Protecting against brain damage and cerebral palsy

Protecting against brain damage and cerebral palsy

Illuminate newsletter index page, June 2019
June 2019

Dr Samir Taoudi and Dr Alison Farley
(L-R) Dr Samir Dr Taoudi and Dr Alison Farley will
study the relationship between platelets and cerebral palsy.

Research investigating how to protect newborn babies against brain damage and cerebral palsy has been made possible by new funding from the Cerebral Palsy Alliance Research Foundation.

Cerebral palsy is the most common childhood disability impacting more than 34,000 Australians and 17 million people worldwide. It can affect a person’s posture, balance and ability to move, communicate, eat, sleep and learn, with differing levels of severity.

The research, led by Dr Alison Farley and Dr Samir Taoudi, will investigate the role of platelets in protecting against brain bleeds which can cause cerebral palsy. Platelets are tiny cells in the blood that help the body form clots to control bleeding.

Platelet numbers implicated

The researchers suspect that low platelet numbers in developing and newborn babies could result in weakened blood vessels in the brain, predisposing a baby to brain bleeds – also known as prenatal or neonatal stroke.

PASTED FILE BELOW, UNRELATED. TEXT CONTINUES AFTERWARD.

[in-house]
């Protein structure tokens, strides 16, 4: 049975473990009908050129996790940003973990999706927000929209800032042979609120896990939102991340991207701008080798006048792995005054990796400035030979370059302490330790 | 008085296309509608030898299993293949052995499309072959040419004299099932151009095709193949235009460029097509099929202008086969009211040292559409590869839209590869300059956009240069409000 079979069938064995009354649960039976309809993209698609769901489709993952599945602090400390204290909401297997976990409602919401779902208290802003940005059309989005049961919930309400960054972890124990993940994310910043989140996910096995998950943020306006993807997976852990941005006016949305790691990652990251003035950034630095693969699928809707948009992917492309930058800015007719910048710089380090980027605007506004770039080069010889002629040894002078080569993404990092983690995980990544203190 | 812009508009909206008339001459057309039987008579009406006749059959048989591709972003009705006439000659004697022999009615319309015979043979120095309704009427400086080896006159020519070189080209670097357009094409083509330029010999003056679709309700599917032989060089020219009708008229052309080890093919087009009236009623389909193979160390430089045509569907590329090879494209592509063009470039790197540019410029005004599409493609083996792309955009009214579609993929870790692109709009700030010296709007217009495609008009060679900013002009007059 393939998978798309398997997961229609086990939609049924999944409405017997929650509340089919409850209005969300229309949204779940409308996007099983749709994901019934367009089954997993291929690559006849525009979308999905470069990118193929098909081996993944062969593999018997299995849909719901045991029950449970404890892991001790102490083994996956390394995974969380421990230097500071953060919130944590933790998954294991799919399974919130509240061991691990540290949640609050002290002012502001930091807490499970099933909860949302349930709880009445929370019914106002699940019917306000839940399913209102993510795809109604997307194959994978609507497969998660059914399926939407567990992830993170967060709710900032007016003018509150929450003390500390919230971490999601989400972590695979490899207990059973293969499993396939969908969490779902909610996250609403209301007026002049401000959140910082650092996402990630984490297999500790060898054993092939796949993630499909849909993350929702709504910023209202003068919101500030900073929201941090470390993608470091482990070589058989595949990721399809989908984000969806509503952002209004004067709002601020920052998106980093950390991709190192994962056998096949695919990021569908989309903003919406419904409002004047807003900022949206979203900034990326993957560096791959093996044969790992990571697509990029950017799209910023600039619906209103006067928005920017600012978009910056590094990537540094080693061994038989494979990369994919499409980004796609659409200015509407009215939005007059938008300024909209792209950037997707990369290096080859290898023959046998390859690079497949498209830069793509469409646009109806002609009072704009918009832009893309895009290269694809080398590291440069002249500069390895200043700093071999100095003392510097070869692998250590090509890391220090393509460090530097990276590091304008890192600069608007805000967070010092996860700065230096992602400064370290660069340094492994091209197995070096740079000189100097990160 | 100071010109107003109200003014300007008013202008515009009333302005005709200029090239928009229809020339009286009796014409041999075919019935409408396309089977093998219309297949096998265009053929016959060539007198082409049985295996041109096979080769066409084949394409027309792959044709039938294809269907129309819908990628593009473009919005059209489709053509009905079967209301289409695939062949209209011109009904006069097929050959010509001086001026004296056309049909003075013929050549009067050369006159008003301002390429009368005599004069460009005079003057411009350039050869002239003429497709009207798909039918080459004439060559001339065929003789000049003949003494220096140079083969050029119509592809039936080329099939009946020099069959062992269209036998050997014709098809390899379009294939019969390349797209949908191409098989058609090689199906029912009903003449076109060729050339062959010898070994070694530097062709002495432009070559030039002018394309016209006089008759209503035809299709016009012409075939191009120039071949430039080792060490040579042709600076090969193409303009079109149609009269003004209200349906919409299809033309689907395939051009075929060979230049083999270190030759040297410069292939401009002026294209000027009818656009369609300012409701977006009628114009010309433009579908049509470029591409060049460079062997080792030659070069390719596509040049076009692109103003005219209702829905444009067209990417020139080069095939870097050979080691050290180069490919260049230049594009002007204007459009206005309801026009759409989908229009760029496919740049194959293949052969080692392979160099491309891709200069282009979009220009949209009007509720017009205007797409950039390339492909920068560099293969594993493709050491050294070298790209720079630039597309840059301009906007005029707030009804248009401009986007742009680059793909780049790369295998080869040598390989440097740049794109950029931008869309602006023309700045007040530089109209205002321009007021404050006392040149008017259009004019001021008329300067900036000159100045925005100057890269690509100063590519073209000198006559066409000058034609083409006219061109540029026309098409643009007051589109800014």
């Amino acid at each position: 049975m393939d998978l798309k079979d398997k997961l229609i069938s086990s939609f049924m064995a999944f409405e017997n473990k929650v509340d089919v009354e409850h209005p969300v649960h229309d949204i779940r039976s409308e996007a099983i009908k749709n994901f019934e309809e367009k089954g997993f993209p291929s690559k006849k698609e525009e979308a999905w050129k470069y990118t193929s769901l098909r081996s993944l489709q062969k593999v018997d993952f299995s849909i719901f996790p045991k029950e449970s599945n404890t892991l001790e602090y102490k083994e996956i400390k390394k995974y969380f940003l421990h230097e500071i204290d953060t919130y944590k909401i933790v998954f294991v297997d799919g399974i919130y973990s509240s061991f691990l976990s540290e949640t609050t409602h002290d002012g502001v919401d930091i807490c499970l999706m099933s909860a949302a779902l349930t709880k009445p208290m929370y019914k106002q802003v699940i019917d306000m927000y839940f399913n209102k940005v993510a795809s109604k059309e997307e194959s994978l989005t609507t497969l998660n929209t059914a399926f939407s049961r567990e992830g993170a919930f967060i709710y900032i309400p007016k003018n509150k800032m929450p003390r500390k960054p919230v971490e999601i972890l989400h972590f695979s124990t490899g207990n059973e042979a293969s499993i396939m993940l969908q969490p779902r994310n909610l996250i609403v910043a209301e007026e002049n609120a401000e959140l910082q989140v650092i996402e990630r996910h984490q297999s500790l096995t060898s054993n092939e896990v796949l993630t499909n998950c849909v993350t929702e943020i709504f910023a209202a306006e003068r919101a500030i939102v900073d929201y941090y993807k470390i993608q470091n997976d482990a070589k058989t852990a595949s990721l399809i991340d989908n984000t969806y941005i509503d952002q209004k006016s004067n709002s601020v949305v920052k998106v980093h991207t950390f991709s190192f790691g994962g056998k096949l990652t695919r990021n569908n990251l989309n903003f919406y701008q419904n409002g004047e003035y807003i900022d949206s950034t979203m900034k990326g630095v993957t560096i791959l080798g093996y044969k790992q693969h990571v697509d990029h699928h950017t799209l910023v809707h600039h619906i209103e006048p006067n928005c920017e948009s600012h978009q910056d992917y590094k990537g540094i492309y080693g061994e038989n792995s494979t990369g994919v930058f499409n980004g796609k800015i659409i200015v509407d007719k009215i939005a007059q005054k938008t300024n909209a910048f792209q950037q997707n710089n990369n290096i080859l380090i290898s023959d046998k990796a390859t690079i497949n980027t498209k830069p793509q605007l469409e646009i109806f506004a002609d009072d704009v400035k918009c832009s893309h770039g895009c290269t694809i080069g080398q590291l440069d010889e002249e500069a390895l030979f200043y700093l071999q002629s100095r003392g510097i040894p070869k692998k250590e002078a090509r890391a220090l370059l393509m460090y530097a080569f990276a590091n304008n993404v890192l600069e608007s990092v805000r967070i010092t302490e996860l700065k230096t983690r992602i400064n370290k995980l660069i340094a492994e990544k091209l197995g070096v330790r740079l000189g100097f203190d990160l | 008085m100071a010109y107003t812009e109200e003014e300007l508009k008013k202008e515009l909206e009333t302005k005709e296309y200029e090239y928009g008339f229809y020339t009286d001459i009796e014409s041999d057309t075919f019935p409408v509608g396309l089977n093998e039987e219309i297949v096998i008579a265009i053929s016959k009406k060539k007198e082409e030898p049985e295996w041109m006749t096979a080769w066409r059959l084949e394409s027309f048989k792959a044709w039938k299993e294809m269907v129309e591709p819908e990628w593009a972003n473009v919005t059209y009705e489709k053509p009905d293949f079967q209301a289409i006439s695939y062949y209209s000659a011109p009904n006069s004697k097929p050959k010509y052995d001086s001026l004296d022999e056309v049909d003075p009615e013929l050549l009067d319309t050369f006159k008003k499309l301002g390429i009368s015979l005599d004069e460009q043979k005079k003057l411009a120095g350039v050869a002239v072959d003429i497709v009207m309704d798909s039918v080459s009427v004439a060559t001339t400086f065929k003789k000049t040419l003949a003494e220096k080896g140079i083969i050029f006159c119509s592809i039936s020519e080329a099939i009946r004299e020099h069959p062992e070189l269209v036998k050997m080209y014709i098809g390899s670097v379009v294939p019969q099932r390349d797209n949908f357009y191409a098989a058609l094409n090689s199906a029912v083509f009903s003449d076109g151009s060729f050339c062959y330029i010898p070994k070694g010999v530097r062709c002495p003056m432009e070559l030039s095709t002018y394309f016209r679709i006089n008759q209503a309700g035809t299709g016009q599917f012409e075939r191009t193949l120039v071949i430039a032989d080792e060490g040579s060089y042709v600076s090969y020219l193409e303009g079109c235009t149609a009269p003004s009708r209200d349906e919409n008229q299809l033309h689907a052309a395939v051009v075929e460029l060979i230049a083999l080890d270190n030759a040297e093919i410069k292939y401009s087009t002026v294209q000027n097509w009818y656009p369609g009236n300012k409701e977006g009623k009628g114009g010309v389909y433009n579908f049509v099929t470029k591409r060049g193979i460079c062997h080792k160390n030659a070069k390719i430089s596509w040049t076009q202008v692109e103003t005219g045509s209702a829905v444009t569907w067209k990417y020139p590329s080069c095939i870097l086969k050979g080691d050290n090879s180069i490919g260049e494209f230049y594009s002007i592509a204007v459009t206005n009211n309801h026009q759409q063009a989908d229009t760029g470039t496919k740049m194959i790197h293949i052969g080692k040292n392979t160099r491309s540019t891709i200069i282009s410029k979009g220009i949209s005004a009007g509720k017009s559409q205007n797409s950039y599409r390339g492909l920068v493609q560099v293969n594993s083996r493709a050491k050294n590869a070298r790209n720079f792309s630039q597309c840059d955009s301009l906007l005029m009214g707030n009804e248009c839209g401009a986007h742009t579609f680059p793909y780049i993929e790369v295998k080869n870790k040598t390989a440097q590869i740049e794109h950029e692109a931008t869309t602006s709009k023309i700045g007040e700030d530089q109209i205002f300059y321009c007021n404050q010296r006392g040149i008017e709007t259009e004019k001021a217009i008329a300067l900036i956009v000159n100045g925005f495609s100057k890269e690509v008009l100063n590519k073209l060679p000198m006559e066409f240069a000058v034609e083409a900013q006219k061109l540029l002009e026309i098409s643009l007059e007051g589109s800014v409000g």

“We think this could potentially damage the fragile, developing brain, leading to cerebral palsy,” Dr Farley said.

Opportunity for intervention

Dr Taoudi said the researchers would provide new knowledge about the relationship between platelets and the developing brain, to determine what a healthy number of platelets during pregnancy and in newborns should be.

 “This will hopefully provide us with the optimal preventative window to combat stroke and prevent the onset of cerebral palsy,” he said.


Pairing 'consumers' with researchers

Dr Farely's 'consumer buddy' Samantha Chandler said it was fascinating to tour Dr Farley’s lab to hear about how her research had evolved, and how she first linked brain bleeds in developing babies to platelets. 

"It’s fantastic to think that this result could lead to clinical interventions that prevent stroke, and the resulting disabilities which can have lifelong implications for the individual, their family, and the community,” she said.

Consumers interested in working with medical researchers are invited to participate in the Institute's Consumer Buddy Program.   

As a consumer you can: 

  •  Work with a researcher by contributing your life experience
  • Assist researchers with communicating their science in plain language
  • Provide insight into how their research can make a difference in the community
  • Become part of the Institute community with invitations to events and seminars
  • Meet with a your researcher buddy throughout the year for project updates 

More information

To learn more about joining the Consumer Buddy Program, contact consumer coordinator Katya Gray:

Tel: 03 9345 2981


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